Mythology & Beliefs: Minos
In Greek and Roman Mythology, Minos was the king of Crete; after death, one of three judges of dead in Hades; son of
Zeus and Europa.
Minos in Greek and Roman Biography and Mythology
1. The son of Zeus and Europa, brother of Rhadamanthus, and
king of Crete, where he is said to have given many and
useful laws. After his death he became one of the judges of
the shades in Hades. (Hom. Il. 13.450, 14.322, Od. 11.321,
567, 17.523, 19.178; comp. MILETUS.) He was the father of
Deucalion and Ariadne; and, according to Apollodorus (3.1.1,
&c.), Sarpedon also was a brother of his. Diodorus (4.60;
comp. Strab. x. p.476, &c.) relates the following story
about him. Tectamus, a son of Dorus, and a great-grandson of
Deucalion, came to Crete with an Aeolian and Pelasgian
colony; and as king of the island, he became the father of
Asterius, by a daughter of Crethets. In the reign of
Asterius, Zeus came to Crete with Europa, and became by her
the father of Minos, Sarpedon and Rhadamanthus. Asterins
afterwards married Europa; and having no issue by her, he
adopted her three sons. Thus Minos succeeded Asterius, and
married Itone, daughter of Lyctius, by whom he had a son,
Lycastus. The latter became, by Ida, the daughter of
Corybas, the father of another Minos, whom, however, some
also called a son of Zeus. It should be observed, that Homer
and Hesiod know only of one Minos, the ruler of Cnossus, and
the son and friend of Zeus; and of this one they on the
whole relate the same things, which later traditions assign
to a second Minos, the grandson of the former; for here, as
in many other mythical traditions of Greece and other
countries, a rationalistic criticism attempted to solve
contradictions and difficulties in the stories about a
person, by the assumption that the contradictory accounts
must refer to two different personages. 2. A grandson of No.
1, and a son of Lycastus and Ida, was likewise a king and
law-giver of Crete. He is described as possessed of a
powerful navy, as the husband of Pasiphae, a daughter of
Helios, and as the father of Catrteus, Deucalion, Glaucus,
Androgeus, Acalle, Xenodice, Ariadne, and Phaedra. (Apollod.
2.1.3.) He is said to have been killed in Sicily by king
Cocalus, when he had gone thither in pursuit of Daedalus.
(Hdt. 7.170; Strab. vi. pp. 273,279; Paus. 7.4.5.) But the
scholiast on Callimachus (Call. Jov. 8) speaks of his tomb
in Crete. The detail of his history is related as follows.
After the death of Asterius, Minos aimed at the supremacy of
Crete, and declared that it was destined to him by the gods;
in proof of it, he said that any thing lie prayed for was
done. Accordingly, as he was offering up a sacrifice to
Poseidon, he prayed that a bull might come forth from the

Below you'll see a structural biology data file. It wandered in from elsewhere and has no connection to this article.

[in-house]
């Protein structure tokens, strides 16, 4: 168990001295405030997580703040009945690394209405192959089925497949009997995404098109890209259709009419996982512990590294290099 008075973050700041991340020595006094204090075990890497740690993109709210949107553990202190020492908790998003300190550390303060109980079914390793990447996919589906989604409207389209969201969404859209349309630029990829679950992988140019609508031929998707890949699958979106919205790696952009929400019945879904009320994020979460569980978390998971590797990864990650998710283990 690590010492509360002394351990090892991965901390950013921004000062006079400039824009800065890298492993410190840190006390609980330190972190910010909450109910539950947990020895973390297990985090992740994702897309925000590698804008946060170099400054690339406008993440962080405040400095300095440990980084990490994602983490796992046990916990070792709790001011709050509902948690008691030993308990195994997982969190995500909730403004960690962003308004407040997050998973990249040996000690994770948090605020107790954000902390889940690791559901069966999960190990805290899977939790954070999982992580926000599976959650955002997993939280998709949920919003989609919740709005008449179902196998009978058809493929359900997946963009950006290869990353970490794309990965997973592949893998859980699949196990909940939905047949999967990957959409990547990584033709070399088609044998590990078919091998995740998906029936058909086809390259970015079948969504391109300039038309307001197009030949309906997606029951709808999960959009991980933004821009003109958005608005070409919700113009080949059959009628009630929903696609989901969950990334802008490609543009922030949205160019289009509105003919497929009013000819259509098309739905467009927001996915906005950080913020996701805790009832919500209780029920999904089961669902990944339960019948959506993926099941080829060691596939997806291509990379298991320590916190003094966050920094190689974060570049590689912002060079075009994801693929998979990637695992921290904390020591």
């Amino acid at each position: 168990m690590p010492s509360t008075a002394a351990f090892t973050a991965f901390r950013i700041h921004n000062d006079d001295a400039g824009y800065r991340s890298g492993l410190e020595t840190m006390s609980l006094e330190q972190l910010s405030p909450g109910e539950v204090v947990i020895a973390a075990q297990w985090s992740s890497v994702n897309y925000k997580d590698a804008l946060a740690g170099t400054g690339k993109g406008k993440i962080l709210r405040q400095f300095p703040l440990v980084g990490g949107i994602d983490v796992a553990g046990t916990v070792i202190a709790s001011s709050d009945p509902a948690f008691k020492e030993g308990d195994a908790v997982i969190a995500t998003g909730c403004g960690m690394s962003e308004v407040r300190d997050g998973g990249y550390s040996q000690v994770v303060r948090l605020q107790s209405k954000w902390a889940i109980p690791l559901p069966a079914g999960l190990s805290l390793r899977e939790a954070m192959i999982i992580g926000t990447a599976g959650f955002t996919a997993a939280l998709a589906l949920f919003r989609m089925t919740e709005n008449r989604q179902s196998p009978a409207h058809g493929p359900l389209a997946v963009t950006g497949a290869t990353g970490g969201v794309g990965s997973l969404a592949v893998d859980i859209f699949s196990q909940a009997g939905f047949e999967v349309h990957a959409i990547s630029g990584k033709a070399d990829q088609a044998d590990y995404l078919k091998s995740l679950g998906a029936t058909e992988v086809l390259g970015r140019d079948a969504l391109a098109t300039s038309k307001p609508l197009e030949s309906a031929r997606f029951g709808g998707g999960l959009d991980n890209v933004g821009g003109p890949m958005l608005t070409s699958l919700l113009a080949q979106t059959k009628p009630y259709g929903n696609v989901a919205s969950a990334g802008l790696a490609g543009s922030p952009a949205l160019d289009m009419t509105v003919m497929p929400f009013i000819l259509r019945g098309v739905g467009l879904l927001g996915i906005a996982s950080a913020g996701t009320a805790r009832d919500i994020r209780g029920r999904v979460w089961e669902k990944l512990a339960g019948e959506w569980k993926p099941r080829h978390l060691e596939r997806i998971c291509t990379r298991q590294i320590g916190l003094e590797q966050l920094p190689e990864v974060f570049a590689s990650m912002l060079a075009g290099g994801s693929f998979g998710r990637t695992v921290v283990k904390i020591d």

sea, and promised to sacrifice the animal. The bull
appeared, and Minos became king of Crete. Others say that
Minos disputed the government with his brother, Sarpedon,
and conquered. (Hdt. 1.173.) But Minos, who admired the
beauty of the bull, did not sacrifice him, and substituted
another in his place. Poseidon therefore rendered the bull
furious, and made Pasiphae conceive a love for the animal.
Pasiphae concealed herself in an artificial cow made by
Daedalus, and thus she became by the bull the mother of the
Minotaurus, a monster which had the body of a man, but the
head of a bull. Minos shut the monster up in the labyrinth.
(Apollod. 3.1.3, &c.; comp. DAEDALUS.) Minos is further said
to have divided Crete into three parts, each of which
contained a capital, and to have ruled nine years. (Hom. Od.
19.178; Strab. x. pp. 476, 479.) The Cretans traced their
legal and political institutions to Minos, and he is said to
have been instructed in the art of law-giving by Zeus
himself; and the Spartan, Lycurgus, was believed to have
taken the legislation of Minos as his model. (Paus. 3.4.2;
comp. Plat. Min. p. 319b.; Plut. De ser. Num. Vind. 4; V.
Max. 1.2.1; Athen. 13.601.) In his time Crete was a powerful
maritime state; and Minos not only checked the piratical
pursuits of his contemporaries, but made himself master of
the Greek islands of the Aegean. (Thuc. 1.4; Strab. i. p.48;
Diod. l.c.) The most ancient legends describe Minos as a
just and wise law-giver, whereas the later accounts
represent him as an unjust and cruel tyrant. (Philostr. Vit.
Apoll. 3.25; Catull. Epithal. Pel. 75; Eustath. ad Hom. p.
1699.) In order to avenge the wrong done to his son
Androgeus [ANDROGEUS] at Athens, he made war against the
Athenians and Megarians. He sub dued Megara, and compelled
the Athenians, either every year or every nine years, to
send him as a tribute seven youths and seven maidens, who
were devoured in the labyrinth by the Minotaurus. (Apollod.
3.15.8; Paus. 1.27.9, 44.5; Plut. Thes. 15; Diod. 4.61; Ov.
Met. 7.456, &c.; comp. ANDROGEUS, THESEUS.) - A Dictionary
of Greek and Roman biography and mythology, William Smith,
Minos in Wikipedia
In Greek mythology, Minos (Greek: Μίνως) was a mythical king
of Crete, son of Zeus and Europa. After his death, Minos
became a judge of the dead in Hades. The Minoan civilization
of pre-Hellene Crete has been named after him. By his wife,
Pasiphaë, he fathered Ariadne, Androgeus, Deucalion, Phaedra,
Glaucus, Catreus, Acacallis, and many others.
Minos, along with his brothers, Rhadamanthys and Sarpedon, was
raised by king Asterion (or Asterius) of Crete. When Asterion
died, his throne was claimed by Minos who banished Sarpedon
and (according to some sources) Rhadamanthys too...
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